No News is Good News!

War.  Social upheaval.  Weapons of mass destruction.  Mass shootings.  Terrorist bombings.  Murder.  Fire.  People yelling at each other.

Turn on the news these days and that’s what you get.  Let’s face it, most news is bad news.  Ratings seem to depend on who can be more outrageous, who can be more confrontational, who can push the envelope farther.  Most good news, if there is any, is a short segment squeezed in at the end of the program.

We all find this stuff interesting and educational – to a point.  And watching the news is a way to satisfy a guilty pleasure.  We’re watching TV, but we’re watching the news.  These are world events.  It’s educational!  We’re staying informed!

In our experience serving elderly home care clients in Chapel Hill and Durham, we think it’s often better just to turn the news off.  For many, it’s a habit to have CNN or a similar program going on in the background.  For those who suffer from dementia, this can be bad and disquieting.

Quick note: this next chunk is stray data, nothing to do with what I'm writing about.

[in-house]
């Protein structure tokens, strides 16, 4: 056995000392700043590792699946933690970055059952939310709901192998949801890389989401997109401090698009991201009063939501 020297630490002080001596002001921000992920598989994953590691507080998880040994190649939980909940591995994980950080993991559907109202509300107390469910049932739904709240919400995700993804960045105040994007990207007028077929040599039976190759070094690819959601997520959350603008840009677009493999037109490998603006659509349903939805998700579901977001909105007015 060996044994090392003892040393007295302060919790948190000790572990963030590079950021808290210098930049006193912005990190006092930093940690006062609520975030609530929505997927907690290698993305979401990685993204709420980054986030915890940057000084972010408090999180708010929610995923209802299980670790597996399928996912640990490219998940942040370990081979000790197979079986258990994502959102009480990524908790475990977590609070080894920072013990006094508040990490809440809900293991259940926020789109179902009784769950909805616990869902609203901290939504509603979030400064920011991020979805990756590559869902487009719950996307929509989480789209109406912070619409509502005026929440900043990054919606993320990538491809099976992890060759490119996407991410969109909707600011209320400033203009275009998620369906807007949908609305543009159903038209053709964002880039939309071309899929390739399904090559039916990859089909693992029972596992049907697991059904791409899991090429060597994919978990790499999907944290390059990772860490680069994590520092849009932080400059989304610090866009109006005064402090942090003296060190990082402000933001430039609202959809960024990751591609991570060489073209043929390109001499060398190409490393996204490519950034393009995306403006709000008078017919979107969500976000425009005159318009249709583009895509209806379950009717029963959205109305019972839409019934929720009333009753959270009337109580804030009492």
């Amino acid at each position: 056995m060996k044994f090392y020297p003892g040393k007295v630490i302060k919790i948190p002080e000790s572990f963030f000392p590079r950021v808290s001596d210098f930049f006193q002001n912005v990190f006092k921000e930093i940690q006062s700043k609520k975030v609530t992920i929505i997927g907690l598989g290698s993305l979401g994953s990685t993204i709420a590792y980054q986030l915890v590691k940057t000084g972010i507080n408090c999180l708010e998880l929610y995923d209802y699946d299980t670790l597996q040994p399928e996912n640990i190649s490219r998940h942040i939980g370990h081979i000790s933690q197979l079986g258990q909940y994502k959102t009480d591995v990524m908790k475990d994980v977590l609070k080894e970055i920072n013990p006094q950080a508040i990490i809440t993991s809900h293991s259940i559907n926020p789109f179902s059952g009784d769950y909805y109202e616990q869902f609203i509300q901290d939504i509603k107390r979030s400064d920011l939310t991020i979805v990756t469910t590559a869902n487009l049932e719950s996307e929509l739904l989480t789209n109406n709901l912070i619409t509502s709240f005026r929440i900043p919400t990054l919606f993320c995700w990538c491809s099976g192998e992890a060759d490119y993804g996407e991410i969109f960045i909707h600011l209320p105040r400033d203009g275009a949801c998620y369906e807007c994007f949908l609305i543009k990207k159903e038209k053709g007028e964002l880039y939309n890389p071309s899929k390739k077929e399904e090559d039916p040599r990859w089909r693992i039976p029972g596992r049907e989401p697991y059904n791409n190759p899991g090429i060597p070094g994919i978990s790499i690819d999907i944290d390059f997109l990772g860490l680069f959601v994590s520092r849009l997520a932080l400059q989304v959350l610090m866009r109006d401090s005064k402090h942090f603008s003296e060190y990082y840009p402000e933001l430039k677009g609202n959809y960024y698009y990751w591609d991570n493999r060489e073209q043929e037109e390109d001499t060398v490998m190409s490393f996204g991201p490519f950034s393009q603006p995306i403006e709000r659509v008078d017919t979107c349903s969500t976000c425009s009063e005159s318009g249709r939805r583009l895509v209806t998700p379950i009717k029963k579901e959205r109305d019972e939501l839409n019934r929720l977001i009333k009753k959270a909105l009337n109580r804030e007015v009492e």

Like a small child, the dementia sufferer is unable to process information properly.  A forest fire in the Rockies becomes a fire at the park down the road.   War in a far away country becomes war at home.  The imagination runs wild and it’s hard to separate fact from fiction.

If we might be uncomfortable letting a toddler see graphic images of disasters and conflict, we should be equally concerned when its our elderly loved ones.

What’s the solution?  Turn it off.  Watch reruns of the Andy Griffith Show or Little House on the Prairie.  At this stage in their lives, why do dementia sufferers need to stay informed?   If there ever was an occasion when “No News is Good News”, this is it.